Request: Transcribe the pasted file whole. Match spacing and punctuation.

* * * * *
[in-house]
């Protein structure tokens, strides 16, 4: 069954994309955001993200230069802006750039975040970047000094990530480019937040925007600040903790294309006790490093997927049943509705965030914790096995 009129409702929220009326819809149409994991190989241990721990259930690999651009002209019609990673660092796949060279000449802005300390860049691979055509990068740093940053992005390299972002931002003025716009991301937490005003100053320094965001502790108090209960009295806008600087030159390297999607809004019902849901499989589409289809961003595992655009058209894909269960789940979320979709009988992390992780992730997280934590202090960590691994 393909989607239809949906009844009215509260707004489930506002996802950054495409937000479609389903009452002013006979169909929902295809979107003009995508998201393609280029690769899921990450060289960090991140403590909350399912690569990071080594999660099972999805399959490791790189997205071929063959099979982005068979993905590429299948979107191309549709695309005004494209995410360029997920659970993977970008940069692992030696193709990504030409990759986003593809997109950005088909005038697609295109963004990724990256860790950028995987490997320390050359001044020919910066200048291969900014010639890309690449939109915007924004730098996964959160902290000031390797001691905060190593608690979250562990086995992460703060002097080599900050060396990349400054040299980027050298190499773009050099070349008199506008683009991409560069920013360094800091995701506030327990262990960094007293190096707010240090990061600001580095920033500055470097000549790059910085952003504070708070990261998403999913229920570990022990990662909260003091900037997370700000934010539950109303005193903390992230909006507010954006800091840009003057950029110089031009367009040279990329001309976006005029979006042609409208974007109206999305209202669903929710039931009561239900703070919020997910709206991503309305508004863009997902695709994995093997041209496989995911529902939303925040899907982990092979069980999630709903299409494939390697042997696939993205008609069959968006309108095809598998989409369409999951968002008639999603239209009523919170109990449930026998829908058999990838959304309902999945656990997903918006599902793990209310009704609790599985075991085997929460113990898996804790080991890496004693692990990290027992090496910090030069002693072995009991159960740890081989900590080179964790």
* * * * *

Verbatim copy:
[in-house]
């Protein structure tokens, strides 16, 4: 069954994309955001993200230069802006750039975040970047000094990530480019937040925007600040903790294309006790490093997927049943509705965030914790096995 009129409702929220009326819809149409994991190989241990721990259930690999651009002209019609990673660092796949060279000449802005300390860049691979055509990068740093940053992005390299972002931002003025716009991301937490005003100053320094965001502790108090209960009295806008600087030159390297999607809004019902849901499989589409289809961003595992655009058209894909269960789940979320979709009988992390992780992730997280934590202090960590691994 393909989607239809949906009844009215509260707004489930506002996802950054495409937000479609389903009452002013006979169909929902295809979107003009995508998201393609280029690769899921990450060289960090991140403590909350399912690569990071080594999660099972999805399959490791790189997205071929063959099979982005068979993905590429299948979107191309549709695309005004494209995410360029997920659970993977970008940069692992030696193709990504030409990759986003593809997109950005088909005038697609295109963004990724990256860790950028995987490997320390050359001044020919910066200048291969900014010639890309690449939109915007924004730098996964959160902290000031390797001691905060190593608690979250562990086995992460703060002097080599900050060396990349400054040299980027050298190499773009050099070349008199506008683009991409560069920013360094800091995701506030327990262990960094007293190096707010240090990061600001580095920033500055470097000549790059910085952003504070708070990261998403999913229920570990022990990662909260003091900037997370700000934010539950109303005193903390992230909006507010954006800091840009003057950029110089031009367009040279990329001309976006005029979006042609409208974007109206999305209202669903929710039931009561239900703070919020997910709206991503309305508004863009997902695709994995093997041209496989995911529902939303925040899907982990092979069980999630709903299409494939390697042997696939993205008609069959968006309108095809598998989409369409999951968002008639999603239209009523919170109990449930026998829908058999990838959304309902999945656990997903918006599902793990209310009704609790599985075991085997929460113990898996804790080991890496004693692990990290027992090496910090030069002693072995009991159960740890081989900590080179964790």